In this economy (and with this dismal housing market) millennials are less and less optimistic about the possibility of, one day, owning a home. Rent payments are impossible enough to scrounge up, so the concept of saving thousands of dollars a year is a pipe dream.
How do we handle it? By eating (and drinking) our feelings, of course. As it turns out, our weekly healing ritual aka Sunday brunch has come under fire by the "experts."
Social demographer Bernard Salt unknowingly sparked a Twitter uprising of millennials this week, thanks to his most recent piece in The Australian.
There was the typical ranting about irresponsible millennials not saving for home ownership. But then things got ugly:
I have seen young people order smashed avocado with crumbled feta on five-grain toasted bread at $22 a pop and more. I can afford to eat this for lunch because I am middle-aged and have raised my family. But how can young people afford to eat like this? Shouldn’t they be economising by eating at home? How often are they eating out? Twenty-two dollars several times a week could go towards a deposit on a house.
Brunch enthusiasts (and reasonable people in general) were quick to criticize the article for its ridiculous condemnation of the beloved avocado.
Bernard is right. If the youngens want to own property they should quit eating smashed avocado and start eating the rich— Michael Roddan (@MichaelRoddan) October 16, 2016
Skipped smashed avocado for breakfast this morning. Excited to buy a house next week.— Tony Broderick ? (@brod) October 16, 2016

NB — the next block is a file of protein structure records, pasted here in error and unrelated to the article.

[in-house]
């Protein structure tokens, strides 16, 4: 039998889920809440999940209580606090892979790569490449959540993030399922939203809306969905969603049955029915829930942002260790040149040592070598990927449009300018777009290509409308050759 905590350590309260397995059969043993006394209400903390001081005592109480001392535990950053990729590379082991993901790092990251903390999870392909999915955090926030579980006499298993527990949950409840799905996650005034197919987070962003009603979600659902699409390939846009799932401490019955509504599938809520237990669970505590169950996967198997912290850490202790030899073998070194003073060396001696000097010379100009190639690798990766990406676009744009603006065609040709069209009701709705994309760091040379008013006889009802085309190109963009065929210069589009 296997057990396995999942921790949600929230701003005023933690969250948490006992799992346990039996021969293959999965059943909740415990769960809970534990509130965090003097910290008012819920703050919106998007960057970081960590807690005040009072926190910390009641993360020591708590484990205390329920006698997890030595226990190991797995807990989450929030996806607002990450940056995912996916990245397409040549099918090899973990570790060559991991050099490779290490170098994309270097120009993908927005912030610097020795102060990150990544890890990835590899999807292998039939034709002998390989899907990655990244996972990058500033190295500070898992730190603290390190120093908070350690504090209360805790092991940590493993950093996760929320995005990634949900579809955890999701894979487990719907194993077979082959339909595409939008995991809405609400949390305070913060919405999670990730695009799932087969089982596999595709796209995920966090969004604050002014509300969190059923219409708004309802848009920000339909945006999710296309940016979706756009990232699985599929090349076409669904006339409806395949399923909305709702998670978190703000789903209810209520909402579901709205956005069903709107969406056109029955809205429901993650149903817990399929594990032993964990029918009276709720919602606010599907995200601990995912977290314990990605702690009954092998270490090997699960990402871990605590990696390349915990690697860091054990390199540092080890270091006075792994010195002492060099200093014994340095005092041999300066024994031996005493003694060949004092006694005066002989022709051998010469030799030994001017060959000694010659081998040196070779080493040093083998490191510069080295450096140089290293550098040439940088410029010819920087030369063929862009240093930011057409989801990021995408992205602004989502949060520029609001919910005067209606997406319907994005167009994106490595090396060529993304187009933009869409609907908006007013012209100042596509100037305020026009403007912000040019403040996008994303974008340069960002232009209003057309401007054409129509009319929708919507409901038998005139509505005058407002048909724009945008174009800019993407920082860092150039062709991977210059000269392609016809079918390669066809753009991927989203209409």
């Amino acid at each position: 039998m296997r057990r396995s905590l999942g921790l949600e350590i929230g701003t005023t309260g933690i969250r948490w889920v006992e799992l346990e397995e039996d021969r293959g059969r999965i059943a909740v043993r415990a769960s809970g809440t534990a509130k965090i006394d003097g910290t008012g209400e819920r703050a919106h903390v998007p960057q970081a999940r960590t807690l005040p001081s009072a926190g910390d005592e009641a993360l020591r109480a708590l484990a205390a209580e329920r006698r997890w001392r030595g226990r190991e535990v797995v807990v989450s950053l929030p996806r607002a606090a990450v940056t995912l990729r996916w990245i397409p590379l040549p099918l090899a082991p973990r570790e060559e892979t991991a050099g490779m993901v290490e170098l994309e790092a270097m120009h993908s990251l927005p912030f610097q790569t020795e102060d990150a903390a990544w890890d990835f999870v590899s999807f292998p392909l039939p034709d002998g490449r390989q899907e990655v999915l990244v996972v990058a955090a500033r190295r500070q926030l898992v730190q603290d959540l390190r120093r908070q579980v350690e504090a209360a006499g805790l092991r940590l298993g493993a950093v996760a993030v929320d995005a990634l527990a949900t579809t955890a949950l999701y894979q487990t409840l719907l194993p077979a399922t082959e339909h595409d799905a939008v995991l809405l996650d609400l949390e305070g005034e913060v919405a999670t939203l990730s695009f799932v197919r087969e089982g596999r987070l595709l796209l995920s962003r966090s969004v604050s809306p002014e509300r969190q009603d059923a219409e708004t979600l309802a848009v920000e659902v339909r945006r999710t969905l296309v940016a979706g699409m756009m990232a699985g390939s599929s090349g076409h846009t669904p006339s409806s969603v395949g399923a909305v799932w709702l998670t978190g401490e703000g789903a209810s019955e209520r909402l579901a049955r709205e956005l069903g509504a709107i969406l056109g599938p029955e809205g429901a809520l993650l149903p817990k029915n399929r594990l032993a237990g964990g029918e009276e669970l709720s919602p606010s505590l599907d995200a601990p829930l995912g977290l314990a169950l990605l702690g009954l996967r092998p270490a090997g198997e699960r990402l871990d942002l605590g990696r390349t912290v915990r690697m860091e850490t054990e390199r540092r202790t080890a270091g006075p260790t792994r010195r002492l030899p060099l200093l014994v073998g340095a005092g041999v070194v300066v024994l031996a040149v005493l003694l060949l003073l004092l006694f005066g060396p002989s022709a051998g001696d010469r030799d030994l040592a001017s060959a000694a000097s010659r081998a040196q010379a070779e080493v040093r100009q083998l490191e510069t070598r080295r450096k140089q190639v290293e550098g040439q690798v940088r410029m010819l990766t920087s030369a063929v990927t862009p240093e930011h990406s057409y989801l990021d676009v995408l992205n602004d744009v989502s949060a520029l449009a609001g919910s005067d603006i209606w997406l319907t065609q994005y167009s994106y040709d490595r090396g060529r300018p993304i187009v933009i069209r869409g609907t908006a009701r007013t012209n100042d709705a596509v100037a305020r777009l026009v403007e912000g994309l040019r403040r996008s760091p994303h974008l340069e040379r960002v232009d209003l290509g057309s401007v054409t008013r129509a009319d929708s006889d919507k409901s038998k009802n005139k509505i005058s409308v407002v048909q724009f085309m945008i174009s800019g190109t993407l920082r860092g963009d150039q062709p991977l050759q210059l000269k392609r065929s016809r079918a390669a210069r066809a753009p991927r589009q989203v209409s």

Given I'm allergic to avocado and cannot enjoy smashed avo lunches it is particularly galling that I'm not a property mogul already— Rachael Lonergan (@RachaelHasIdeas) October 15, 2016
I ate so much smashed avocado for dinner I could have bought 2 houses for that but damn it was tasty #MakeAvocadoAffordableAgain— brianna? (@heybriannamay) October 19, 2016
Besides, the claims just weren't adding up.
@BernardSalt is right of course, just give up $22 a week and you'll have a deposit on a median priced house in Sydney in... 175 years.— Kyle Sheldrick (@K_Sheldrick) October 15, 2016
Forgoing a $20 smashed avocado meal a week will save $1040 a year. A 20% deposit for a home in Sydney is ~$200,000 (@ median house price)— Frank Keany (@FJKeany) October 16, 2016
Ever older generations started to get involved in the debate.
I’m old enough to remember when smashed avocado on toast was known as “avocado on toast”— Fiona Katauskas (@FionaKatauskas) October 19, 2016
Hey kids, you won't believe this, but back in day we also used to spread avocado on toast. If only we'd had ingenuity to call it "smashed"— Rohan Connolly (@rohan_connolly) October 19, 2016
People quickly tired of the fight.
Can somebody send up a flare when we can stop analysing smashed avocado? Thanks, in advance.— Katharine Murphy (@murpharoo) October 19, 2016
And let's be honest, it's not like we're ever going to give up our precious avocado.
Bernard salt can pry my smashed avocado from my cold dead hands pic.twitter.com/4Pjz8y4aJG— Simon R (@Rugbysmartarse) October 16, 2016
I am a dad with a mortgage, therefore I deserve this smashed avo with feta on toast. pic.twitter.com/3nJCHMG5hn— Pat Caruana (@patbcaruana) October 16, 2016
Now businesses are making the most of the "smashed avocado scandal."
It would be a shame to lose out on the business opportunity here, right?
Now, avocado enthusiasts can purchase their very own "Make Smashed Avocado Affordable Again" caps — because how else can we expect change?
Three cafés in Sydney, all which believe that millennials can truly have it all, will be offering discounted avocado brunch items for the week. $7-10 avocado specials for all!
Interesting how things work out...
Ironically, the photographer who took all the stock images of smashed avocado on toast can now afford a house. pic.twitter.com/hI0KEwaKoD— Sophie Braham (@sophiebrahams) October 18, 2016
Luckily, Bernard seems to have recognized the errors of his anti-avocado ways.
Smashed avocado w crumbled feta on toasted sourdough at Raw Energy cafe Brisbane $14.50 for breakfast. I can do this too! pic.twitter.com/oQp7hvqumA— Bernard Salt (@BernardSalt) October 18, 2016
Is it too late now to say sorry?